• image
  • image
  • image
  • image
  • image
  • image
  • image
  • image
  • image
  • image
  • image
  • image

President's Reflection

A request for the period August to December 2021: That we pray "JESUS HAVE MERCY” as best we are able, as often as possible. How?

Why is this important now? 

“Jesus Have Mercy”

In recent days I have listened to fine people who are urging deeper prayer and meditation, at this time of much distress.

My way of helping is by faithfully praying “JESUS HAVE MERCY” - The Jesus Prayer.

Hence, here I offer what I have learned in the hope it is helpful to others on our beautiful islands. 

We focus on saying the sacred name of Jesus.

Settle where you are comfortable. Sitting is best. Lying down induces sleep! Settle. Close your eyes.

A few deep breaths to help your mind and body settle together.

Deep breaths but not to the point of strain.

When settled, simply repeat over, to Yourself, the short prayer phrase: “Jesus have mercy”

“Mercy" means compassion. Our prayer takes us into the compassionate heart of God.

The only instruction is to repeat the prayer under your breath, rather effortlessly.

When you lose the prayer, find you are thinking of other things, gently return to praying over “Jesus have mercy”.

Meditate this way for some 10-15 minutes.

Then take your time to slowly open your eyes. Sit in silence awhile.

(This is an ancient technique of Christian meditation. Much is written about the Jesus Prayer or the Prayer of the Heart. You may know this already. There are longer versions at www.orthodoxprayer.org.)

The key is to practice the prayer.

We can pray “Jesus have mercy” anywhere, including whilst we are walking, even swimming! It is simple, yet profound, like Holy Communion.  

Over time, as a matter of grace, we may find the prayer is praying in us and has rather descended from the top of our head into our heart. Hence, sometimes the prayer is called “The Prayer of the Heart”.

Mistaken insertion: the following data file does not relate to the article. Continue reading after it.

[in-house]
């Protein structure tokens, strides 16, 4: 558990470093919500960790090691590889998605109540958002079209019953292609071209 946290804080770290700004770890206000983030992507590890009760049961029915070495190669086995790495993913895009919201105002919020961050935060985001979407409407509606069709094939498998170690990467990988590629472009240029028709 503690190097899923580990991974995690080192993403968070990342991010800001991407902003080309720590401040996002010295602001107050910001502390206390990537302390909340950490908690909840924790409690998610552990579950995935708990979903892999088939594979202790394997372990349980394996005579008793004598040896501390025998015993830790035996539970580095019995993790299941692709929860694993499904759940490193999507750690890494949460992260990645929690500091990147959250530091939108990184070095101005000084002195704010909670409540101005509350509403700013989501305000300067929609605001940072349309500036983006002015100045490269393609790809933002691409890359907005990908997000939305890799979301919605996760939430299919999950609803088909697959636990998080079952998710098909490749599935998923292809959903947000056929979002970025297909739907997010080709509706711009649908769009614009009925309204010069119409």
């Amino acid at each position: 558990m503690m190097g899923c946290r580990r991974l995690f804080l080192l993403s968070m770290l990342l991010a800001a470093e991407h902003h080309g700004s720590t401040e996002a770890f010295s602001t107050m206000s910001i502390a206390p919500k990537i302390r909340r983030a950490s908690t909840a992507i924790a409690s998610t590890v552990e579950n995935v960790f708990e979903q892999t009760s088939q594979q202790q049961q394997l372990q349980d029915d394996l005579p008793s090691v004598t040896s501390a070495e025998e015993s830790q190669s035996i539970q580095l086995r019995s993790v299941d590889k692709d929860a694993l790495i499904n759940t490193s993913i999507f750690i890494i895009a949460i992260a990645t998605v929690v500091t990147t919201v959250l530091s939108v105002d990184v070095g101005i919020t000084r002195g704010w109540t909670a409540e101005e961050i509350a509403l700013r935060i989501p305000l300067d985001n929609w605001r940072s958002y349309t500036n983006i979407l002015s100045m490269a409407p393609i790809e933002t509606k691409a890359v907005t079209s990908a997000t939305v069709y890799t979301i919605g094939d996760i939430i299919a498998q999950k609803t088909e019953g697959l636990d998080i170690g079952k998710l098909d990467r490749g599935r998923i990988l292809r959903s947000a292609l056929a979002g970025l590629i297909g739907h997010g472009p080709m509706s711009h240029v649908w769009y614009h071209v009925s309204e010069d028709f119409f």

We do become what we think. Our thoughts shape our words and actions. We therefore must be careful regarding what we think about and what we let influence our thinking.

We are blessed with the capacity of self-awareness - the capacity to be aware of what we are thinking.

When we become aware of thoughts that are not our highest - that is, are not the most true, the kindest and most beautiful - we then can insert into our thinking ‘Jesus have Mercy’ before we lose that self-awareness and just become absorbed in lesser and more negative thinking. 

The crucial choice is to heal and not to harm...to give and forgive.

(This is our theme for NCCA  2022 Lenten Studies - so that we help foster a more loving, forgiving and understanding culture. We plan to build on the wonderful work of founders of National Forgiveness Week and of i4giveday, as well as on the therapeutic and educative work of specialists, including First Nation elders).

The human mind can become a closed system- rather totalitarian- unless we practice our gift of self-awareness. Destructive and self- destructive acts can follow if people get trapped in their thinking. Sometimes people look back and say, "What was I thinking?”

Praying inwardly ‘Jesus have Mercy’ is a circuit breaker that allows us to retain a greater freedom to choose what we will keep thinking about, then say and do.